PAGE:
What are corals stressed about?… Current events :D

Hello friends and family! This is Kate and Paige here to give you the daily report. Today started off with all three groups collaborating on what needed to be done for fieldwork today. We collectively decided to take a “meditation” day where we all took things a little slower (we’re all VERY exhausted). We took off on the boats a little later than usual at 10am and made our way to anchor between patch reef Sliver and 31 for further data collection.

Cindy “whaling” on the boat

Cindy “whaling” on the boat

Each group split up to work on their projects. Jess, Kelsey, Kate (me), Nicole, and Sam kicked our way around the reef to sample specific coral calf’ length, width, and height along with the depth and percent cover for specific calves on Sliver. After intensive free diving by Nicole, Kelsey, and Jess our group was completely worn out and called it a day after devouring lunch.

Intensive data collection

Intensive data collection

Boating our way out of here.

Boating our way out of here.

During lunch we were met with a severe weather change. It was raining catfish and dogfish while each group tried to keep their delicious lunches dry. Once my group (Kate) was full and happy, we left to go back to Coconut Island for some TLC.

Waiting to be drenched.

Waiting to be drenched.

The remaining groups worked together at reef 31 to do more data collection. Paige (me), Andrew, Ashley, and Marisa worked on GPSing points around the reef to later take the wave action on the windward and leeward sides of the reef. The other group consisting of Sarah, Cindy, Justin, and Anita focused on collecting sediment to analyze in the lab. When we were all done we boated back to CI to clean all the gear and get data from the GPSs.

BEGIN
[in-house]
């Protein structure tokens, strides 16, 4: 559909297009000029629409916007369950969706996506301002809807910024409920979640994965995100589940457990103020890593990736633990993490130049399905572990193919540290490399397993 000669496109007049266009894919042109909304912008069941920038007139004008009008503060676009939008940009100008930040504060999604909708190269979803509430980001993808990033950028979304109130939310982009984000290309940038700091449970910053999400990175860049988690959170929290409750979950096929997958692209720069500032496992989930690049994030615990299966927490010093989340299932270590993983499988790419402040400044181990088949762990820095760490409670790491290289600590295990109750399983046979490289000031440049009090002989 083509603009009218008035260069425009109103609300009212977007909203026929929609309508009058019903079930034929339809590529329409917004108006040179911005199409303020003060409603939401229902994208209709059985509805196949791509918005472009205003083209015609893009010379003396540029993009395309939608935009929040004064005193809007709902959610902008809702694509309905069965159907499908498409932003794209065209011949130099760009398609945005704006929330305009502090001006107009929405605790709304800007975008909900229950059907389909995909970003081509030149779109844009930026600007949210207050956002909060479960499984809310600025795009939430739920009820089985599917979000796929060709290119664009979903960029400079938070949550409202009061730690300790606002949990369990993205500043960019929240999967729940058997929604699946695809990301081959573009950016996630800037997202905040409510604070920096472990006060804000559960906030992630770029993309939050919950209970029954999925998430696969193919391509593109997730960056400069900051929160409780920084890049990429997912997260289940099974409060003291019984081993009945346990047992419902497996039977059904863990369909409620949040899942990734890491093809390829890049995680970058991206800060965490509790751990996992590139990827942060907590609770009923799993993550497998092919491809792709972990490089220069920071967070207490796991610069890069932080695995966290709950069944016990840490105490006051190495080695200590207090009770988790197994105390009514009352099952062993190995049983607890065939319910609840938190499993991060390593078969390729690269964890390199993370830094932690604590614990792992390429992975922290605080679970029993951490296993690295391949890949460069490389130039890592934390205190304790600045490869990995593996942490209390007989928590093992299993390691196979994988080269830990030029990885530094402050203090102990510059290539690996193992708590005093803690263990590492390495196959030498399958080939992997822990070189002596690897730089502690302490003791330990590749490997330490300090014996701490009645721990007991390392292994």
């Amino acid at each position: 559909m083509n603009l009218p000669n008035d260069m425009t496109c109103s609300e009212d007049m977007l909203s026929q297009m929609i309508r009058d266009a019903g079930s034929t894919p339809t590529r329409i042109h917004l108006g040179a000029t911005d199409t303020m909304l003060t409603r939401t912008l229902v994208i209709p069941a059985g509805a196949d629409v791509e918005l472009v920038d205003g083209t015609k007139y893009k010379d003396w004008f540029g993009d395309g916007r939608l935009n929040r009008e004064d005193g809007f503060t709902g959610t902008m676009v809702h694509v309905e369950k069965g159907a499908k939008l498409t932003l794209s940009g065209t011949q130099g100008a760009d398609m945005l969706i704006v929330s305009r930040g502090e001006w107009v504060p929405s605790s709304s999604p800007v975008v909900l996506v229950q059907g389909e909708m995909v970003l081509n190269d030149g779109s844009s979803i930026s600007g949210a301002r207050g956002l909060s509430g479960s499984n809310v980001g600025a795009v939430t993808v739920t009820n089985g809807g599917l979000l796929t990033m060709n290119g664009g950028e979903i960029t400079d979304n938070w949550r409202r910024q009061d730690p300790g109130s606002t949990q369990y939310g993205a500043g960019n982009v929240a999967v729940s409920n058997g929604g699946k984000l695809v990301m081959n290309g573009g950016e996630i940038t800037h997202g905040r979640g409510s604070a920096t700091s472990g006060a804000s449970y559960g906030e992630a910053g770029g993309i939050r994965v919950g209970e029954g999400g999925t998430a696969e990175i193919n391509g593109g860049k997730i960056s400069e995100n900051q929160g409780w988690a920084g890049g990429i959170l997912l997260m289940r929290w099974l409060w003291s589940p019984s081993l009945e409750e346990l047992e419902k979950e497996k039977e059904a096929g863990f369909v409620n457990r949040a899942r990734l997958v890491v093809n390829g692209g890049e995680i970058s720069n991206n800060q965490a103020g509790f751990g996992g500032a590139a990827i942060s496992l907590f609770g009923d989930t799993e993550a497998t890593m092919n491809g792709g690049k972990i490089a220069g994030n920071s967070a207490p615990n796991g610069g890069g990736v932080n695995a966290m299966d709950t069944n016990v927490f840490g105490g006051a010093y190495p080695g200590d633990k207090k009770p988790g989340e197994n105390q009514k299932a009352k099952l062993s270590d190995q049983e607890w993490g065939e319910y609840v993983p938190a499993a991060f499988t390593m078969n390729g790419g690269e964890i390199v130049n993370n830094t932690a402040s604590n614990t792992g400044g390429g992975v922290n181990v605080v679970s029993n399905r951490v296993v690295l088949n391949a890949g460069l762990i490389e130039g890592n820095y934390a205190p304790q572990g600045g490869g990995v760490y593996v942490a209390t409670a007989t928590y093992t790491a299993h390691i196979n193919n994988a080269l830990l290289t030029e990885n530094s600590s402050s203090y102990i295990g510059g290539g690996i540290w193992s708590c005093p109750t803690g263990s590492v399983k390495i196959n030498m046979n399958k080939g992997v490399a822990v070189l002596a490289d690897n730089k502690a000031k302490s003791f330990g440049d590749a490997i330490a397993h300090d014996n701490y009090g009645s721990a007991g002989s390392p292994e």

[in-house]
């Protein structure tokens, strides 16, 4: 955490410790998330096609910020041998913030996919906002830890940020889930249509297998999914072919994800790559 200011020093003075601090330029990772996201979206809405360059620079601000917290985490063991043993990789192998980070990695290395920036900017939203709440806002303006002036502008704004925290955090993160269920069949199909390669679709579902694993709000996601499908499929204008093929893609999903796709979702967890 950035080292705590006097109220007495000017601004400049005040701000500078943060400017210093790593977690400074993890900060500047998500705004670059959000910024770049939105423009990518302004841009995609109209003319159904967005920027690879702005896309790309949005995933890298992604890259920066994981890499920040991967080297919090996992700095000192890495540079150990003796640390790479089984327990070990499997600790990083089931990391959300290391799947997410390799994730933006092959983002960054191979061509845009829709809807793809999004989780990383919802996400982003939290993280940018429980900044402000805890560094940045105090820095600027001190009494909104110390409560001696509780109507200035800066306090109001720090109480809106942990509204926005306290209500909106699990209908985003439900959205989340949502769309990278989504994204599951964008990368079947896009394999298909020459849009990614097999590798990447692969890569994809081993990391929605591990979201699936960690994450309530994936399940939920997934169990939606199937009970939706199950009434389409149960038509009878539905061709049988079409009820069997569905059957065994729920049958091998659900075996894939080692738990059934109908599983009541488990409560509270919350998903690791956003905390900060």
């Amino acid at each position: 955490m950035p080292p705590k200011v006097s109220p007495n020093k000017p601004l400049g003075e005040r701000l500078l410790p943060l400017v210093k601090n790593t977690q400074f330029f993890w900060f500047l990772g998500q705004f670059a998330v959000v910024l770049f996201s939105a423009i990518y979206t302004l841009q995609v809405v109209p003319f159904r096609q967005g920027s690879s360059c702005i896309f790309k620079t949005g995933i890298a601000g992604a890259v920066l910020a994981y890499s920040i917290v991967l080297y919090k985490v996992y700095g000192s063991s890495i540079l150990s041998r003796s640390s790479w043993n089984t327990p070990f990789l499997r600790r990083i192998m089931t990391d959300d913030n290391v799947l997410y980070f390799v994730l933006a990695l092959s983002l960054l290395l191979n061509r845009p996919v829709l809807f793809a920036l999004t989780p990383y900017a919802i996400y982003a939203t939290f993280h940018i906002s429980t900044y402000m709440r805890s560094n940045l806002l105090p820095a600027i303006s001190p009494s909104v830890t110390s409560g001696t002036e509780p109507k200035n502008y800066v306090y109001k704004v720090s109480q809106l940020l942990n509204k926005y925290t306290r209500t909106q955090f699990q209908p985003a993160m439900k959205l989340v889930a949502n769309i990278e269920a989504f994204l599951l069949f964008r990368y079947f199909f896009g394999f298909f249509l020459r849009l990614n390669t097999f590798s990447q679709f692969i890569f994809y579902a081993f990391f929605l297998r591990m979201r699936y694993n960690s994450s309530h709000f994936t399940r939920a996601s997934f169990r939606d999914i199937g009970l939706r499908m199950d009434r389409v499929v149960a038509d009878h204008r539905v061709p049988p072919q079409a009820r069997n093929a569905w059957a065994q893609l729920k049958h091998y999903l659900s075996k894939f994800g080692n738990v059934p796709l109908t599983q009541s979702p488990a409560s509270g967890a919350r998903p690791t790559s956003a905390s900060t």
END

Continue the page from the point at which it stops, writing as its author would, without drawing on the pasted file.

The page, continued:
Paige trying to mark a GPS point in an extremely buoyant wetsuit.

Paige trying to mark a GPS point in an extremely buoyant wetsuit.

After two pots of coffee, we headed to the classroom for a lecture from Zac Forsman on coral ecology, genetics, and growth. He shared with us some interesting information on the complexity of the genus Montipora. Did you know that coral reefs are fluorescent under black light?! Different colonies of the same species can have completely different fluorescent colors. He also talked about his research on rapidly promoting coral growth. Through building his own coral nursery he was able to speed coral growth from 3cm a year to 9cm a year.

We’re in the kitchen right now waiting for dinner to be served (it smells so good)! Becca and Tara are making us brownies later (thank you), and we can’t wait for them! Tonight is going to be lights out early for everyone so we can continue intensive fieldwork tomorrow.

Check out the cracked coral calf!

Check out the cracked coral calf!

PS check out this short video of what we’ve been up to so far

https://www.youtube.com/watch?v=D5UhxDxOCEs

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